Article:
Chris picked us up in a tuktuk at our hotel and took us to the local market to buy the ingredients for whatever we were cooking. This is the market where only locals shop...astounding place. We took our groceries to Lily’s to meet the chef. I think we all thought she was the one doing the cooking class. They had another character, Darwin, a Cambodian with a great sense of humour. Also a chef at a local high end restaurant.
    Stay tuned for an invite to Cambodian night.
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  • Day16

    Siem Reap, Kambodscha

    50 minutes ago in Cambodia

    Wir sind recht problemlos von Ho Chi Minh
    City in 45 min nach Siem Reap geflogen. Die Kontrollen am Flughafen waren aber ziemlich langwierig.
    Vom Flughafen wurden wir per Motorrad-Tuk-Tuk von der Unterkunft abgeholt.
    Das Hotel Pavillon d'Angkor ist toll, stylistisch absolut unser Geschmack (allerdings sehr modern europäisch).
    Für morgen haben wir für 20$ eine Ganztagestour nach Angkor Wat und Umgebung angemeldet. Wir sind gespannt.Read more

  • Day61

    Siem Reap and Angkor Wat, Cambodia

    February 22, 2017 in Cambodia

    Temples, cathedrals, mosques, monuments, shrines...we've seen a lot over the last few months of traveling and we've learned that we enjoy them...but we also learned that we don't need to see them all. Angkor Wat was the one you can't miss in this category when you travel to Southeast Asia so this was pretty much our religious site grand finale for this trip.

    It is the world's largest religious monument stretching 402 acres built by the Khmer Empire. Most were originally Hindu temples but later converted to Buddhist and some back and forth again by the ruling kings through history. Interestingly, India had a large influence in SE Asia, and particularly in Cambodia starting around the first century, which is evident in many of the carvings and details in the temples.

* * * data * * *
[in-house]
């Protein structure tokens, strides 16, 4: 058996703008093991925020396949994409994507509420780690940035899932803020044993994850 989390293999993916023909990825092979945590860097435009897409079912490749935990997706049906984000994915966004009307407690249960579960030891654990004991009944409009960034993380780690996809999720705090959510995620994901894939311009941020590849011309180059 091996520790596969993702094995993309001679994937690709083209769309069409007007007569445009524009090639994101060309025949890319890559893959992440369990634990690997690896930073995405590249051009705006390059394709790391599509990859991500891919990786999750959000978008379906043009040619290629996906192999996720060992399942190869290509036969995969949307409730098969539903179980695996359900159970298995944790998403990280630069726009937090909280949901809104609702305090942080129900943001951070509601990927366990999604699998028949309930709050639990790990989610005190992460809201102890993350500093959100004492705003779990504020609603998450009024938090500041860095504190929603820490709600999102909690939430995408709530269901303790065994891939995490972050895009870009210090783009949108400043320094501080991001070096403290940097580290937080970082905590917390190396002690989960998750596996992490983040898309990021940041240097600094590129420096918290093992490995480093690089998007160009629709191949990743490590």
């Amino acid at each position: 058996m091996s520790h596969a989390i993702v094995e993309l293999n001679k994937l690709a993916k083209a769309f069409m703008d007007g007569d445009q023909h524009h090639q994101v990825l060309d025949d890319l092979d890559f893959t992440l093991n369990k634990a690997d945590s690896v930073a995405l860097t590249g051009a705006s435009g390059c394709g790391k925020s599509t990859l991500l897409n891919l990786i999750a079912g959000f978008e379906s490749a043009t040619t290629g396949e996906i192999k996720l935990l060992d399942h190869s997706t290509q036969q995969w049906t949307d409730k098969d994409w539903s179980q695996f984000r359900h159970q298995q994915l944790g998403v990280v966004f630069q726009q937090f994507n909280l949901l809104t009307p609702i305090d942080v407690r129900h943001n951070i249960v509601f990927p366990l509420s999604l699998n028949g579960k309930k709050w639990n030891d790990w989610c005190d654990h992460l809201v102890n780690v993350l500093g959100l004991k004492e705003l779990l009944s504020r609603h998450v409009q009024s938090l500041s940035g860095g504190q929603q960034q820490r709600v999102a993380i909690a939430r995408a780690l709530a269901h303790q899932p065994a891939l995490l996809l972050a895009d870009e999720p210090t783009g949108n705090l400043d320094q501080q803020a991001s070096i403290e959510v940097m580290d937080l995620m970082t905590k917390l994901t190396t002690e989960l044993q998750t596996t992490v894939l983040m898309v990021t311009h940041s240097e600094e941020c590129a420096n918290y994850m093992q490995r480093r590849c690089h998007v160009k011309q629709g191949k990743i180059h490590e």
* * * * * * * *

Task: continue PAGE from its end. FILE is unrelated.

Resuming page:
We woke up at 4am to see the sunrise at the temple and avoid the crowds. While the sunrise was beautiful, the crowds were still in full force and somewhat took away from the experience- but I suppose that's a bit hypocritical to say as a tourist. We did the short circuit tour with a guide who was a monk in his earlier life. It was a solid 10 hour day but many people spend multiple days there and still don't see it all. It was worth spending the extra money for a guide as he provided a lot of insight to the temples' religious history and into the modern day culture which we learned there is still tension between Cambodia and its neighbors Vietnam and Thailand who have abused the Cambodian people through history by taking their land and even seizing control of Angkor Wat at one point in time and still calling it a creation of their people.

    The temples were all impressive and reminded us of some of the detailed carvings from India and the size and magnitude of Egypt. Over the last one thousand years since their creation they seemed to have held up well. Our favorite was the "Tomb Raider" temple which is overgrown with giant trees. The roots of the trees flow between the sandstone bricks and are slowly destroying the temple, but it makes for one of the coolest man-made/mothernature combinations you'll ever see.

    After a long and very hot day in the stagnant Cambodian heat we recovered in our Hostel's pool. Siem Reap was an interesting city with a lot of tourists, backpackers, expats, and plenty of entertainment along Pub Street with clubs, karaoke bars, and mobile bars blaring YouTube music videos and pouring cocktails from their bicycle carts.

    Although our visit to Cambodia was short we felt like we saw what we needed to and got to check another country off the list!
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  • Day76

    EoCambo Residence

    April 20 in Cambodia

    We have had pretty good luck with accommodation. Really only one place where the room may have not met everyone’s standard. We stayed at the Don Bosco Hotel School in Sihanoukville and were extremely impressed. The place we are in now must have taken the cream of the crop from that group and brought them here. The service is impeccable. They love to hear how your day was, what your plans are for the next day, every whim, they are on it.
    The rooms are spotless, hot water, no smell, no insects and they literally run to to help you out, simply awesome. EoCambo Residence, street 22, downtown eastside, Siem Reap.